I know it's been talked about before, but we really do need a small demo machine with nicely pre-configured demo users that can easily be restored once messed up. The obvious tricks we missed this time were to have an open-pc as our demo machine (cross promotion and sales opportunity there), an N900 running Qt/KDE stuff (the one on the Gnome table was constantly being pawed at), and a netbook to show off the new Plasma Netbook containment (I had planned to bring my eee but it died last week). And the biggest screen we can lay our hands on, with some kind of very flashy demo program running to draw people in (could we steal one from the openSUSE booth???).
We also need to give more thought beforehand to what we want to achieve with the booth. Are we just there to sell t-shirts? Or something more? It's a decision we need to make for each event, and for FOSDEM I don't think the traditional "attract new users with a flashy demo" mode is going to work. I think we need to focus on attracting new community members and interacting with upstream/downstream projects. People mostly either wanted swag, or wanted to talk about technical stuff, there were no "What is KDE?" style questions. These people are either already involved in a FOSS community and wanted to know how we can interact with them, or were looking to get involved. Saying "visit the website" or "Google it" just doesn't cut it. The "KDE Handbook" was hugely popular and we need more handouts like it. We need to have "How can I help? / How to get involved?" handouts pointing potential contributors to the main participation entry points (wiki, mailing list, irc etc). We may need some kind of (private?) KDE directory to know which person or mailing list project X needs to talk to about problem Y. Knowing the areas of expertise of each KDE attendee would also be useful so you can grab an expert when needed.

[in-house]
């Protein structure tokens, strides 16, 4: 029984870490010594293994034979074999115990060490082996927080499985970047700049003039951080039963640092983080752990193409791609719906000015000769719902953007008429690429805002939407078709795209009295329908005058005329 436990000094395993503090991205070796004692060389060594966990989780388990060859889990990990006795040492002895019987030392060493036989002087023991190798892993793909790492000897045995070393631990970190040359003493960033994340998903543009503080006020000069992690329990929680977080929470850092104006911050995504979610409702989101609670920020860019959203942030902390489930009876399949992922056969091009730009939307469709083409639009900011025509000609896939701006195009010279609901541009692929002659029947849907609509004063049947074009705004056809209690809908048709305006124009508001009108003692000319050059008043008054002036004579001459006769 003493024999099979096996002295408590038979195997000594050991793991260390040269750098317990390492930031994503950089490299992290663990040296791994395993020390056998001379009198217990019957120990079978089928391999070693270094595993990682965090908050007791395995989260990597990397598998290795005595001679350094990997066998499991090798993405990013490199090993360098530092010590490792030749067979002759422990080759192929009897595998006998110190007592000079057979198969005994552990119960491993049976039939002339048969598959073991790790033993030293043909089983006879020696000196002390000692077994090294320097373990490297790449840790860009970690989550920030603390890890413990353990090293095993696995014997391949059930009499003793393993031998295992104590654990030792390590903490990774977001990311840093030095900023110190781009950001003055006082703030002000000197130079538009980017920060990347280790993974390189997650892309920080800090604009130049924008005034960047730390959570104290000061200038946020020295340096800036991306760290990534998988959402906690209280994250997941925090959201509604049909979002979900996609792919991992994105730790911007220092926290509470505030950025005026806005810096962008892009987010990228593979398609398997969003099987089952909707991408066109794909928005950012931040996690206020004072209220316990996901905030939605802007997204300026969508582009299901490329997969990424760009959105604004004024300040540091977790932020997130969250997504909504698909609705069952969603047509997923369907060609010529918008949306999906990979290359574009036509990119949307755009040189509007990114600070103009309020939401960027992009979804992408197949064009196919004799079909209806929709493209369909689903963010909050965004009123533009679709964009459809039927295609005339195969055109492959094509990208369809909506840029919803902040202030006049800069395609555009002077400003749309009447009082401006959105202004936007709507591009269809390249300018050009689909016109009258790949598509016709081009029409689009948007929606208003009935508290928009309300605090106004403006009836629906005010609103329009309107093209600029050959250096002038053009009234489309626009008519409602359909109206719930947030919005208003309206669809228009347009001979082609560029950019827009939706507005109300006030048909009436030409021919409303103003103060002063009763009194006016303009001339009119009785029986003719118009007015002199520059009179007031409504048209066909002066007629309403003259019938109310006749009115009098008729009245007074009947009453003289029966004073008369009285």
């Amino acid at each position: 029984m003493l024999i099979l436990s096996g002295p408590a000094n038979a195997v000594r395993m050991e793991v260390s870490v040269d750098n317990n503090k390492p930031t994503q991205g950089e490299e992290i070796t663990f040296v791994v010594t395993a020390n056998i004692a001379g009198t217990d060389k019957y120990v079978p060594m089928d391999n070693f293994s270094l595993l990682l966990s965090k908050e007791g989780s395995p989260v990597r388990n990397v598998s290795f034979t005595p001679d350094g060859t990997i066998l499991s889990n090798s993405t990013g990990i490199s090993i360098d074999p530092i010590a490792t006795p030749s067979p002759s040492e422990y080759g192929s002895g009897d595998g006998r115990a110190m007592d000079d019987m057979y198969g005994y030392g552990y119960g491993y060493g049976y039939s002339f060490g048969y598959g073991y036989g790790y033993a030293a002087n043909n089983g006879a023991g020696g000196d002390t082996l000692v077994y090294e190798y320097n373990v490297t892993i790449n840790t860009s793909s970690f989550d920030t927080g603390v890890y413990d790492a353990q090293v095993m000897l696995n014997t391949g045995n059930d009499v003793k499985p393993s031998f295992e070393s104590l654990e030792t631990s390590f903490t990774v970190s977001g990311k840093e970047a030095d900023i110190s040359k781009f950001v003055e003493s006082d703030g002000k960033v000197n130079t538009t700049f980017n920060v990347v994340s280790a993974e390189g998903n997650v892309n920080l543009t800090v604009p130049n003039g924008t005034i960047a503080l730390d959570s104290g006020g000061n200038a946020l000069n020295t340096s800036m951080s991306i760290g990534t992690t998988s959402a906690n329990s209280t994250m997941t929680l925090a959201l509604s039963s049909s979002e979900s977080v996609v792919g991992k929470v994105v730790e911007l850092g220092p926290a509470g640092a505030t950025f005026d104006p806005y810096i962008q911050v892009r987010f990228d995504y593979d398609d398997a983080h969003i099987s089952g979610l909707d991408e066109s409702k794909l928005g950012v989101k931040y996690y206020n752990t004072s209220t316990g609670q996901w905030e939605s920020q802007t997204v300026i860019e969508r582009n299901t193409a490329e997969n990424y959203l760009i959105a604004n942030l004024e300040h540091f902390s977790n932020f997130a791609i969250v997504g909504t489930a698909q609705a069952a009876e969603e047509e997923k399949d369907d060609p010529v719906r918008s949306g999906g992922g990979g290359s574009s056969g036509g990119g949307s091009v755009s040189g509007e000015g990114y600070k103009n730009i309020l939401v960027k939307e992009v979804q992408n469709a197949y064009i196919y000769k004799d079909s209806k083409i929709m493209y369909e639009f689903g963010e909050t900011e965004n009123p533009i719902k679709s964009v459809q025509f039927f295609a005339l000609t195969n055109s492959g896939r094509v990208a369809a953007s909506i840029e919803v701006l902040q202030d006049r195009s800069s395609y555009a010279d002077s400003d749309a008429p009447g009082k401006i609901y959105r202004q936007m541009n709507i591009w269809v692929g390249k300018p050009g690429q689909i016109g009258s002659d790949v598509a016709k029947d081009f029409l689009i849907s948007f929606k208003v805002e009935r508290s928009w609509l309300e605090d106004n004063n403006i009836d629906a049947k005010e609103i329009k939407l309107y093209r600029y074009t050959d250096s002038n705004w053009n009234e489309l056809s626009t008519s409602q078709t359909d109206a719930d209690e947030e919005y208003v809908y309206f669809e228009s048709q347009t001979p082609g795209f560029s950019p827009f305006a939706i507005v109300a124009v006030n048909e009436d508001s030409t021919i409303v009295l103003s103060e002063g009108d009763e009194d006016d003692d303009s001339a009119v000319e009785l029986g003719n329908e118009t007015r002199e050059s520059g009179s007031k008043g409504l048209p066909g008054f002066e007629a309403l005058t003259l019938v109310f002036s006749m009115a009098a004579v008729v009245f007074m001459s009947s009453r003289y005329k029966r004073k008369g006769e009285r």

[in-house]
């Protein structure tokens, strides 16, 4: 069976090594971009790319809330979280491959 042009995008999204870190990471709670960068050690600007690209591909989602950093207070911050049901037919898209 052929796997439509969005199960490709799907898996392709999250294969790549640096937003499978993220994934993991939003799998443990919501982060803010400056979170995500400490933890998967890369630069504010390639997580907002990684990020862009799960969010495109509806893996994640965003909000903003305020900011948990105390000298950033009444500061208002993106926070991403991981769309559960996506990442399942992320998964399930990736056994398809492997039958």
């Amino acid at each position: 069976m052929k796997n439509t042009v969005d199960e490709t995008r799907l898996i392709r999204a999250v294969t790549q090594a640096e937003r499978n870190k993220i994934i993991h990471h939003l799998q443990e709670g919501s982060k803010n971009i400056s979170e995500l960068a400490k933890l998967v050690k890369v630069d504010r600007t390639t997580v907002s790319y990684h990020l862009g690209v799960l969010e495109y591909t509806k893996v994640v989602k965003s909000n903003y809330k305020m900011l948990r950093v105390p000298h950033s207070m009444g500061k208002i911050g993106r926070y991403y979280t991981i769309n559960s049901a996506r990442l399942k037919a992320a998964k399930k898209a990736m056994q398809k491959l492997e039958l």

There probably wouldn't be room, but rather than a table cutting us off from the people who wanted to talk, I think a "KDE Kafe" could work well at this sort of event. Several chairs or beanbags, a few developers/translators/packagers/etc, a few demo workstations and laptops, free coffee for those who stop to talk, and lots of time to talk, network, bug triage and collect brainstorm ideas.
FOSDEM itself is impressively well organised, as you need to be with 5000+ visitors. I'll just highlight two points, firstly their signage was very good, there was lots of it and it was very big, no getting lost here. That's something I've always thought we could improve on at Akademy/Desktop Summit. Not so good was the room allocation, where each project/stream got one room to use regardless of the size of audience each talk was likely to generate. So talks about "What's in the KDE 4.4 Release" and "What's new in Drupal 7" in smaller lecture rooms were massively overcrowded and had to turn people away while bigger auditoriums next door on obscure topics were sparsely populated. While staying in one room is good for a stream's more specialised topics, each major stream's keynote talk aimed at the mainstream could be given an auditorium slot.
Free foot massages for booth volunteers would be a welcome feature :-)
Fingers crossed, I'll be back next year, if only for the chance to eat waffles and drink beer at 11am while listening to a talk!